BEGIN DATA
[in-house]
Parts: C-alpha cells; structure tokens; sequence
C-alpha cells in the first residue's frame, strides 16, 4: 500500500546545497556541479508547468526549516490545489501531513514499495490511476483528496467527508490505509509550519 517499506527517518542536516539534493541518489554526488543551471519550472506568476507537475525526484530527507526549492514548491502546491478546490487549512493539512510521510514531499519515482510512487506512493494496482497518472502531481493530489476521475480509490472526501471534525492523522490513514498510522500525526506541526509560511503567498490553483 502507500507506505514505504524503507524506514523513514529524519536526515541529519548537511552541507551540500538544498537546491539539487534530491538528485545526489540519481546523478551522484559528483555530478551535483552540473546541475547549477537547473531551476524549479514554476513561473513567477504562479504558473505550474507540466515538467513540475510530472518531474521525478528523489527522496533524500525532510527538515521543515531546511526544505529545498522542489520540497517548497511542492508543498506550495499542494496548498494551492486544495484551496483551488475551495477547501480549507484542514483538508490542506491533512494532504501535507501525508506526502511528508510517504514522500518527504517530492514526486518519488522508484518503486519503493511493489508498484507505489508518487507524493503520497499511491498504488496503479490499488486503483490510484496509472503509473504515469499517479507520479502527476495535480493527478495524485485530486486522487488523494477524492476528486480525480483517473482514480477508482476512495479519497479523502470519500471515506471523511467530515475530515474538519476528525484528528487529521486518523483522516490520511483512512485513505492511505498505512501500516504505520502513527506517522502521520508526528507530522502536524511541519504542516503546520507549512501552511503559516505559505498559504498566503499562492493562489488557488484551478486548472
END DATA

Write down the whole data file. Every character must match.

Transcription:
[in-house]
Parts: C-alpha cells; structure tokens; sequence
C-alpha cells in the first residue's frame, strides 16, 4: 500500500546545497556541479508547468526549516490545489501531513514499495490511476483528496467527508490505509509550519 517499506527517518542536516539534493541518489554526488543551471519550472506568476507537475525526484530527507526549492514548491502546491478546490487549512493539512510521510514531499519515482510512487506512493494496482497518472502531481493530489476521475480509490472526501471534525492523522490513514498510522500525526506541526509560511503567498490553483 502507500507506505514505504524503507524506514523513514529524519536526515541529519548537511552541507551540500538544498537546491539539487534530491538528485545526489540519481546523478551522484559528483555530478551535483552540473546541475547549477537547473531551476524549479514554476513561473513567477504562479504558473505550474507540466515538467513540475510530472518531474521525478528523489527522496533524500525532510527538515521543515531546511526544505529545498522542489520540497517548497511542492508543498506550495499542494496548498494551492486544495484551496483551488475551495477547501480549507484542514483538508490542506491533512494532504501535507501525508506526502511528508510517504514522500518527504517530492514526486518519488522508484518503486519503493511493489508498484507505489508518487507524493503520497499511491498504488496503479490499488486503483490510484496509472503509473504515469499517479507520479502527476495535480493527478495524485485530486486522487488523494477524492476528486480525480483517473482514480477508482476512495479519497479523502470519500471515506471523511467530515475530515474538519476528525484528528487529521486518523483522516490520511483512512485513505492511505498505512501500516504505520502513527506517522502521520508526528507530522502536524511541519504542516503546520507549512501552511503559516505559505498559504498566503499562492493562489488557488484551478486548472